Currently, there’s no consensus regarding treatment for IOTB due to a lack of guidelines regarding both initiation and duration of anti-tubercular drugs. The standard therapy for IOTB consists of isoniazid, rifampicin, ethambutol, pyrazinamide and pyridoxine. The therapy is initiated with 5 mg/kg/day of isoniazid, 10 mg/kg/day of rifampicin, 15 mg/kg/day of ethambutol, 20 to 25 mg/kg/day of pyrazinamide, and 10 mg/day of pyridoxine. The treatment should be started after carefully weighing the risks and benefits, along with monitoring liver function on a regular basis. There are no specific guidelines dictating the duration of treatment, and it’s usually given for six months, with discontinuation of ethambutol and pyrazinamide after two months. Therapy helps reduce disease recurrence, and the COTS study reported treatment success in nearly 87 percent of 801 patients who received anti-TB therapy for various indications.9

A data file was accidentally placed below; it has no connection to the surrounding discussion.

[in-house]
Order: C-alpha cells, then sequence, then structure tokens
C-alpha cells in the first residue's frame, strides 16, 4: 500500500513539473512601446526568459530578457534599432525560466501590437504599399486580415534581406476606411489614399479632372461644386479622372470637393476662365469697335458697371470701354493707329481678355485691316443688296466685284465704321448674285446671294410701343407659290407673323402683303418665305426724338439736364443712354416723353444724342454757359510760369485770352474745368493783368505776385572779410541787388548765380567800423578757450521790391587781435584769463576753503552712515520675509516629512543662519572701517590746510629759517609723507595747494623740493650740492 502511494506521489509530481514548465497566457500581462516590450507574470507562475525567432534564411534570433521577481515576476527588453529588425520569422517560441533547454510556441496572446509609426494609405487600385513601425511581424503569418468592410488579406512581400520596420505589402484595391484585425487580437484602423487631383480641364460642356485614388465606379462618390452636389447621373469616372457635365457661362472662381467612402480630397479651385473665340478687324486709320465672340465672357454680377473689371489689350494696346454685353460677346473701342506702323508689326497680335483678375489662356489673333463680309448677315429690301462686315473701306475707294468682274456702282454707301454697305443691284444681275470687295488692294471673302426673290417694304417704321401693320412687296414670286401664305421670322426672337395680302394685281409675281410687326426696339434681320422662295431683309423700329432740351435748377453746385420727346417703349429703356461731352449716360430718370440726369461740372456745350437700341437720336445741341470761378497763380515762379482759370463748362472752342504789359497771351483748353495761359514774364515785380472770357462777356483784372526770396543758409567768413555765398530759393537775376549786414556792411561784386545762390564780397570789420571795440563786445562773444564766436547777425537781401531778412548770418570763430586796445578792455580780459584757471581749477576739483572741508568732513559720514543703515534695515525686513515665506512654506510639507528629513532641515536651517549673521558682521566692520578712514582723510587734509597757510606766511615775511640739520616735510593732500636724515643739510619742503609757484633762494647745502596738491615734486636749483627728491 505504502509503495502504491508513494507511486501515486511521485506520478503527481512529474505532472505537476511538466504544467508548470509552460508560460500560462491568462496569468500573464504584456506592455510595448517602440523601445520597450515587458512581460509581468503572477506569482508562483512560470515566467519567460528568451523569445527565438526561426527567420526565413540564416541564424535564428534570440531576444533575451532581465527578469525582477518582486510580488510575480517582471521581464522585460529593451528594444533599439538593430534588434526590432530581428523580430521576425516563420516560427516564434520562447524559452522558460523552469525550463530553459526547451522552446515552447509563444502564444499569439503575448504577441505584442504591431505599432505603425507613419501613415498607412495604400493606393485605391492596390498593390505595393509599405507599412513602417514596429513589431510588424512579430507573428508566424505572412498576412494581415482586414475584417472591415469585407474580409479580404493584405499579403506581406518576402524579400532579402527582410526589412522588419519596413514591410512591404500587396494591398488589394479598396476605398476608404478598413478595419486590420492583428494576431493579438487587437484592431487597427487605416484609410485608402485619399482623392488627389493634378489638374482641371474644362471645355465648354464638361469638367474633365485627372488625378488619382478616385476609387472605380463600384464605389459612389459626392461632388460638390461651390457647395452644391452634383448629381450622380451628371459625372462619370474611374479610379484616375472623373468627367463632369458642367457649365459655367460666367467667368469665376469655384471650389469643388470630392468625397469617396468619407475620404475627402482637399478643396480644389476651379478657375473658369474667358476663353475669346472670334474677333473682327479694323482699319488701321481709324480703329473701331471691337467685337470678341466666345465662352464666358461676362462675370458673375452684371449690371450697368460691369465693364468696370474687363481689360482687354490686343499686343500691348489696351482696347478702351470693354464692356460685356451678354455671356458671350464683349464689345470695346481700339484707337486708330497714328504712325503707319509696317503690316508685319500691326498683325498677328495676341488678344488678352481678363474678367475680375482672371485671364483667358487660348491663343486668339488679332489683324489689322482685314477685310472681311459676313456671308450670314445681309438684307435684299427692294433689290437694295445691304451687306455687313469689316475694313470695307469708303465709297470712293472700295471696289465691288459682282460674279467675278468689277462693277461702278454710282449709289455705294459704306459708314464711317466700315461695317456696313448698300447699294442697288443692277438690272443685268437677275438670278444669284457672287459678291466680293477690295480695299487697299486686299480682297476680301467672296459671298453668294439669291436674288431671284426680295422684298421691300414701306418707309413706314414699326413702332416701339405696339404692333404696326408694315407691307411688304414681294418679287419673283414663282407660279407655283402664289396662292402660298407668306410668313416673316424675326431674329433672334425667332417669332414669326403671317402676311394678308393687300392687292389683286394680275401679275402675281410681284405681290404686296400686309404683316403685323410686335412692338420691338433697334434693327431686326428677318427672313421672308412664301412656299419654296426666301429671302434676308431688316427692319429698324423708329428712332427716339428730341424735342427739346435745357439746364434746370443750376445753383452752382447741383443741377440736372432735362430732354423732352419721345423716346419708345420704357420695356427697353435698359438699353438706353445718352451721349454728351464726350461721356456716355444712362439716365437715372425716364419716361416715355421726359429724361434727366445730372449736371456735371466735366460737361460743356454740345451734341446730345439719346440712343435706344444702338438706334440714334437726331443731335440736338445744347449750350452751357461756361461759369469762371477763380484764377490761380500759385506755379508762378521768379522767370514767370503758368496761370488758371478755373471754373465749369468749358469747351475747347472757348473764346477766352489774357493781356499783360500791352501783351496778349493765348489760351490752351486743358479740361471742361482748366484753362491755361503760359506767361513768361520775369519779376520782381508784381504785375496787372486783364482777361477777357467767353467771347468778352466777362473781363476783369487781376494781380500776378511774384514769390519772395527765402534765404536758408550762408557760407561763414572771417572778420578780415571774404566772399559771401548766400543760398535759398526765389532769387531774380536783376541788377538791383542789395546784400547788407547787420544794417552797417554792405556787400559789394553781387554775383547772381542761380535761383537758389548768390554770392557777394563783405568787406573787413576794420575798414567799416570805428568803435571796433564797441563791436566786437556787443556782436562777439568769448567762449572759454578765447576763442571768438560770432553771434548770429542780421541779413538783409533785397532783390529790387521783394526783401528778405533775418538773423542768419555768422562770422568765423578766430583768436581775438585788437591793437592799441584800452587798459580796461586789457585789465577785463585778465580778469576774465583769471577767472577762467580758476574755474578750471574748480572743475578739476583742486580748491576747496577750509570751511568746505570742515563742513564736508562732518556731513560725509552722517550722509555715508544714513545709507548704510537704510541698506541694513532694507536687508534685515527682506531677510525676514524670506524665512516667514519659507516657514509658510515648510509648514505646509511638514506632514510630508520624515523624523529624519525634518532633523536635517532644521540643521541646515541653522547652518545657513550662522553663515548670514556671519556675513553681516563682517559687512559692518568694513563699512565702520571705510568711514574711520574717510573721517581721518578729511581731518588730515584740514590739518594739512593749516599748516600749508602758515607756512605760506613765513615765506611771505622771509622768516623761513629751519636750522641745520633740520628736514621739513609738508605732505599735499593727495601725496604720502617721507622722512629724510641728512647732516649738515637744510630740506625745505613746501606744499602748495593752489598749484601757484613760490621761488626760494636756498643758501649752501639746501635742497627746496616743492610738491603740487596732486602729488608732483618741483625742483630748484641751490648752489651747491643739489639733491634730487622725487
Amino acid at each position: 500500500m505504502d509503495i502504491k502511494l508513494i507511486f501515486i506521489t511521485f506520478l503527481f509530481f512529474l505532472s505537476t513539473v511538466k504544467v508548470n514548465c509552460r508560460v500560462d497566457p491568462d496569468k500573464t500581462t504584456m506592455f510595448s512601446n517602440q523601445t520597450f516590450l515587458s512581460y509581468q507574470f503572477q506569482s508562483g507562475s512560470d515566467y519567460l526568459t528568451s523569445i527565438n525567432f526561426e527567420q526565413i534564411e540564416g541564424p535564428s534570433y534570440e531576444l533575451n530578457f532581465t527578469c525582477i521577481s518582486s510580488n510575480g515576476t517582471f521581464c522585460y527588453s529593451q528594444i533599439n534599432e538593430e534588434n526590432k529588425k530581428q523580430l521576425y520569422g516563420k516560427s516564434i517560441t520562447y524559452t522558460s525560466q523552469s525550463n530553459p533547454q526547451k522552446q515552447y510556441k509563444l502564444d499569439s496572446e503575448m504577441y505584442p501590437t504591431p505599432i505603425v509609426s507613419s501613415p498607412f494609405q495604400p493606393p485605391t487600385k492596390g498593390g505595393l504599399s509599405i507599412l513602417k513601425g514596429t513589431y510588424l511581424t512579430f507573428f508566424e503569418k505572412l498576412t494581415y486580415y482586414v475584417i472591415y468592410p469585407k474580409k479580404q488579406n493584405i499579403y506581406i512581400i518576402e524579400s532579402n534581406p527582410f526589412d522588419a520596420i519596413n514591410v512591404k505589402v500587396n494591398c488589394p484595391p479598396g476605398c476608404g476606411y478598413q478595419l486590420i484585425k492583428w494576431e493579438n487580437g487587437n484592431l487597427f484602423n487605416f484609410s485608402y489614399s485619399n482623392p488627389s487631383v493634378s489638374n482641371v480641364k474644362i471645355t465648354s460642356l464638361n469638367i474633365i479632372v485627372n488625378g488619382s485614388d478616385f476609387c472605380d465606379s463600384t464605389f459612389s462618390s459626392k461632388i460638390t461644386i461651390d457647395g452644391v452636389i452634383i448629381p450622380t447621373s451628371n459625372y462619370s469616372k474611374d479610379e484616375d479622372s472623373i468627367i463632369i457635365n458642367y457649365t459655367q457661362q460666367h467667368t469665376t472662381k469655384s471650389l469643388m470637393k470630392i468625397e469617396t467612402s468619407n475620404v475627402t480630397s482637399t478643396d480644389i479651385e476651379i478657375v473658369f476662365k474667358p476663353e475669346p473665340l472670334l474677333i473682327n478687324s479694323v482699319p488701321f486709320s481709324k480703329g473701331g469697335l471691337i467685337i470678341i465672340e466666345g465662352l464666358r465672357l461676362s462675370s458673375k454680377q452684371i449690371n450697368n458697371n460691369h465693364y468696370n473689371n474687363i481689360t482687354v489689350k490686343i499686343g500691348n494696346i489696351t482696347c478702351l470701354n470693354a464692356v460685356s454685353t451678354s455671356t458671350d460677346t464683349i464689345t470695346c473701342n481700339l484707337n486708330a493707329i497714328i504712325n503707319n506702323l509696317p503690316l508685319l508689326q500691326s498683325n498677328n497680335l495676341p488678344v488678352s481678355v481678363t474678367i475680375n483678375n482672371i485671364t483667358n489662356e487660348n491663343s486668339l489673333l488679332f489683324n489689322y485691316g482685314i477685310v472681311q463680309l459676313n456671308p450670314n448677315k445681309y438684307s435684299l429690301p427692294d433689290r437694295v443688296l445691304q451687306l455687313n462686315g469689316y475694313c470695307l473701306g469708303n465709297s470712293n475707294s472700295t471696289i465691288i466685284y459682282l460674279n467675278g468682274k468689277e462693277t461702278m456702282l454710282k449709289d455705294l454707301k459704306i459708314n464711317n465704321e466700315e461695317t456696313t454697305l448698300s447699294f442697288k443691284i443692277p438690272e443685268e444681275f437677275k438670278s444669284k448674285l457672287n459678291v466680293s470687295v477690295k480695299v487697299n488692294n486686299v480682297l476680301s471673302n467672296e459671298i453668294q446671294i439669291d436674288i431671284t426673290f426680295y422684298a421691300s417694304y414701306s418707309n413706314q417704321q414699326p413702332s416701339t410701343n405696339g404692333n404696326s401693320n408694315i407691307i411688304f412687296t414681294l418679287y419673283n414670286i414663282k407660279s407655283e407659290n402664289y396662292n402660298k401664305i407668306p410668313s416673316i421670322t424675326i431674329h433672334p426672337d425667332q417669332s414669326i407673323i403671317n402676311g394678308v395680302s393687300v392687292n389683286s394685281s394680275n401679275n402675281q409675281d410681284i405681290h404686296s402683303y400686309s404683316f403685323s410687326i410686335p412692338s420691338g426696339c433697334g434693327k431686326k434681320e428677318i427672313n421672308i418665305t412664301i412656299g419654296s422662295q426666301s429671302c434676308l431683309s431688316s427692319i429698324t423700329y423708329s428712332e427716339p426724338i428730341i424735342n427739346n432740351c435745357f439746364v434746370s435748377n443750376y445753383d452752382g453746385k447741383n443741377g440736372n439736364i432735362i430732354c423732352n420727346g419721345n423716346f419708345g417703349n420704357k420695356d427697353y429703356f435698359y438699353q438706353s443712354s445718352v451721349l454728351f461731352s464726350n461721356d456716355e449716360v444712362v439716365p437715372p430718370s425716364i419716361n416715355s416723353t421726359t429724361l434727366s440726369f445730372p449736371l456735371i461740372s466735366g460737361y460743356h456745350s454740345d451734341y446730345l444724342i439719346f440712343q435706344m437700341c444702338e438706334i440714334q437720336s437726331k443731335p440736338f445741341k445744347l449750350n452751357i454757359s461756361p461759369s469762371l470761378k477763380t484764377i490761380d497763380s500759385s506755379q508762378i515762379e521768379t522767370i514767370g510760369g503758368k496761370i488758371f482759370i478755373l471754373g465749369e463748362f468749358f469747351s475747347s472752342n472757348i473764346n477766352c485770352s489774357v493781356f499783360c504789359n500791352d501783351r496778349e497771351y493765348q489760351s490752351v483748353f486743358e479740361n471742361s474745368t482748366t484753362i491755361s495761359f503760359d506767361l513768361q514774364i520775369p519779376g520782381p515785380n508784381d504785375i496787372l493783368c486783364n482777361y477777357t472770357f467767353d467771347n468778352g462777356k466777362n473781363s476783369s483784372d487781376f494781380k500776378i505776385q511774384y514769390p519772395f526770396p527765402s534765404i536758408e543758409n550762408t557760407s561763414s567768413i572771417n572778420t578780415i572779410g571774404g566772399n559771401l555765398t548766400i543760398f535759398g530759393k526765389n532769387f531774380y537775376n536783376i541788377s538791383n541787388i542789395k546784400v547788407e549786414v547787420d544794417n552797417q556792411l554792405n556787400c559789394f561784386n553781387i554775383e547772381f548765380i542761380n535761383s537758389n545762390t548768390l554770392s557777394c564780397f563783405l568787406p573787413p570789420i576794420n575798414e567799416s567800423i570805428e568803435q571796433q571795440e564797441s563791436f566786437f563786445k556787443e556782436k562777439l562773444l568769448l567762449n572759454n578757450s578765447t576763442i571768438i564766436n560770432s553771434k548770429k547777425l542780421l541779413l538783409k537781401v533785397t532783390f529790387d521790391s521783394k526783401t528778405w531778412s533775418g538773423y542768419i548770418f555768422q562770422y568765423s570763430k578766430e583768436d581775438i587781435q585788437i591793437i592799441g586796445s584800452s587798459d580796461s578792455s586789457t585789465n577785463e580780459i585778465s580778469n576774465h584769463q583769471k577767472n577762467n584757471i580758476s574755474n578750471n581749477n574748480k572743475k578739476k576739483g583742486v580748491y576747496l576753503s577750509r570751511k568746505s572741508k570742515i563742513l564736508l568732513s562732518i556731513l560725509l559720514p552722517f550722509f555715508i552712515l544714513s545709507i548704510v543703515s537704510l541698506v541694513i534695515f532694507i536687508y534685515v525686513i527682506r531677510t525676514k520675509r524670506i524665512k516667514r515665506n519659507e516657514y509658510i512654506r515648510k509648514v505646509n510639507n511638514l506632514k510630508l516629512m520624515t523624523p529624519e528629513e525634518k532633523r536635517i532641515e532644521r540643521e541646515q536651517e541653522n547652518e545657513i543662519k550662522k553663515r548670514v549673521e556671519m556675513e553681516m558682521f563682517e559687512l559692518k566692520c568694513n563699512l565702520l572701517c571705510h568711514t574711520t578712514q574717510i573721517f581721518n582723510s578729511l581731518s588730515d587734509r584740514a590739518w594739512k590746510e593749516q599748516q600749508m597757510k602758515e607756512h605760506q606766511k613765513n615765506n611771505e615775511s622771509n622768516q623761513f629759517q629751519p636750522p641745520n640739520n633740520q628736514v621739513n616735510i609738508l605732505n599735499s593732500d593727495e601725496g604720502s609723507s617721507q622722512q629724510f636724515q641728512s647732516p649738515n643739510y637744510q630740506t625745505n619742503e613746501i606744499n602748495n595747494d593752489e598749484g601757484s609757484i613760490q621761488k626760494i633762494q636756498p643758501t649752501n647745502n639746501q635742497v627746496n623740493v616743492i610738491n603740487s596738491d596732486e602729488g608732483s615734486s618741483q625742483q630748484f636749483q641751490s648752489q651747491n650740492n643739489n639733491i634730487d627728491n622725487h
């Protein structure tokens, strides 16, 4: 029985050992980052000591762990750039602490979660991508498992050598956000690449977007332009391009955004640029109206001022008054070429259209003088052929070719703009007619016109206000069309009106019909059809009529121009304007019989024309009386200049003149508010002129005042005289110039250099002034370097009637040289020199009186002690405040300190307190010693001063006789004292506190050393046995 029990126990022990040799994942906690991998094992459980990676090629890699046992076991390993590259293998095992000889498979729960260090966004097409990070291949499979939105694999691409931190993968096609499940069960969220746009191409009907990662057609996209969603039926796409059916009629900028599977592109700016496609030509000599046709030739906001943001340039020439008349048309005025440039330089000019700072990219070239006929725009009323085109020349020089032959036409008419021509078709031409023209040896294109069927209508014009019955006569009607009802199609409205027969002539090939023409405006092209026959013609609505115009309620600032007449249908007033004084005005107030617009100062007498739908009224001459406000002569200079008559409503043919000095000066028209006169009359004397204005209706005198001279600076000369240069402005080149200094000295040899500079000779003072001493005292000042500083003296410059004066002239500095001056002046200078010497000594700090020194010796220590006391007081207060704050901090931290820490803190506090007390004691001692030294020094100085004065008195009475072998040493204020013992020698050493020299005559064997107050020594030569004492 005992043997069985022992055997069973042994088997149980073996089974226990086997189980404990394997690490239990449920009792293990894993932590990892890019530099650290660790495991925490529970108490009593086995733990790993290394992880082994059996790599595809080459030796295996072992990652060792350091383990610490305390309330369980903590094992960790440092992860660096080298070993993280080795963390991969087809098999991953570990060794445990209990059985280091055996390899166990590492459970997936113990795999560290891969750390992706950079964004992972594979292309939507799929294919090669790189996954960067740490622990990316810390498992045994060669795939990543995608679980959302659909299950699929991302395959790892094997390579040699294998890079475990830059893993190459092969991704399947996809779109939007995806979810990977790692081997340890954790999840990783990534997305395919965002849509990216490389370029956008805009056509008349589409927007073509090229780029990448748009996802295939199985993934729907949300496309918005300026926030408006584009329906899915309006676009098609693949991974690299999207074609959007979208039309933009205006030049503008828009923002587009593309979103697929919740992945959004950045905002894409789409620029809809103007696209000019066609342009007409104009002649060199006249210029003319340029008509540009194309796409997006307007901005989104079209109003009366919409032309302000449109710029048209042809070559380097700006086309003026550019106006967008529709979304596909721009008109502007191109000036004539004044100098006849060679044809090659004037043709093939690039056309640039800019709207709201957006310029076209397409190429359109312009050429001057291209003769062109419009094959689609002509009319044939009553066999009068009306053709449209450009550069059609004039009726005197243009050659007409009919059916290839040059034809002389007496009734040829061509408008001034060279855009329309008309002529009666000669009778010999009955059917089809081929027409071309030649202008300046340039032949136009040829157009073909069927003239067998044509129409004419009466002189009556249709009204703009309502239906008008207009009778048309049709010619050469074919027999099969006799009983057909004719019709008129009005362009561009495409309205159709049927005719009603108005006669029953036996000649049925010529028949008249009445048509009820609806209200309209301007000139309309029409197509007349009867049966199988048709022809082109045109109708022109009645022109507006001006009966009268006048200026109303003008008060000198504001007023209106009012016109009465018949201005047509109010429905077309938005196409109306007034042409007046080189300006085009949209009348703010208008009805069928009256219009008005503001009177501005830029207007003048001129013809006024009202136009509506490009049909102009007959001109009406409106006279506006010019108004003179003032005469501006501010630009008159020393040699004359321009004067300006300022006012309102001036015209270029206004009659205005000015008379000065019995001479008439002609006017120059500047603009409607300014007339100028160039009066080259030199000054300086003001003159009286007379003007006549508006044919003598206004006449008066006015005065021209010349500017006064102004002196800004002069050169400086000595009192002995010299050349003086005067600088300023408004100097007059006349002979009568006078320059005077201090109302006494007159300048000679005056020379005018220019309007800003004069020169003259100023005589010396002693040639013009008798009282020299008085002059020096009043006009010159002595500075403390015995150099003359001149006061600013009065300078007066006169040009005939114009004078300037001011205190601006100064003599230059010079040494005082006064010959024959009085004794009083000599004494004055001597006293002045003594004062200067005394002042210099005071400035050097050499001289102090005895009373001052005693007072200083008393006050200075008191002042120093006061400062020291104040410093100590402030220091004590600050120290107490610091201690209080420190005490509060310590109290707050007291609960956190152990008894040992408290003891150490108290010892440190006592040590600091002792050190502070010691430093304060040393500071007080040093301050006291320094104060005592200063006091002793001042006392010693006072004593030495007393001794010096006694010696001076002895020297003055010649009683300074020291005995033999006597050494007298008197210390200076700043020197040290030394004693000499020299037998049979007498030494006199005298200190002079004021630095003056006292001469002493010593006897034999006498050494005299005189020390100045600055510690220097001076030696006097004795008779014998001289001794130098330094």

The paradoxical worsening of the disease after the initiation of treatment further contributes to the contentious role of anti-TB therapy (ATT) in IOTB.23 This phenomenon is most commonly observed in patients with TB SLC. Paradoxical worsening is observed due to a combination of multiple factors, including increased type IV hypersensitivity, increased exposure to Mycobacterium antigen such as tubercular proteins and the eye’s response to them, and decreased suppressor mechanisms. The rate of detection of this worsening has increased significantly since the introduction of ultra-wide-field retinal imaging. UWF imaging detects 36 percent cases of worsening after two to six weeks of initiation of ATT versus only 14 percent with conventional imaging.17 OCTA, too, has proven to be very useful in detecting paradoxical worsening by showing the alteration in choriocapillaris.24 When detected, these patients require a higher dose of steroids or additional methylprednisolone pulses intravenously. In cases of anterior uveitis, topical steroids can be administered. The addition of steroid-sparing immunosuppressants is based on the patient’s need for them, as well as the discretion of the uveitis specialist.25-30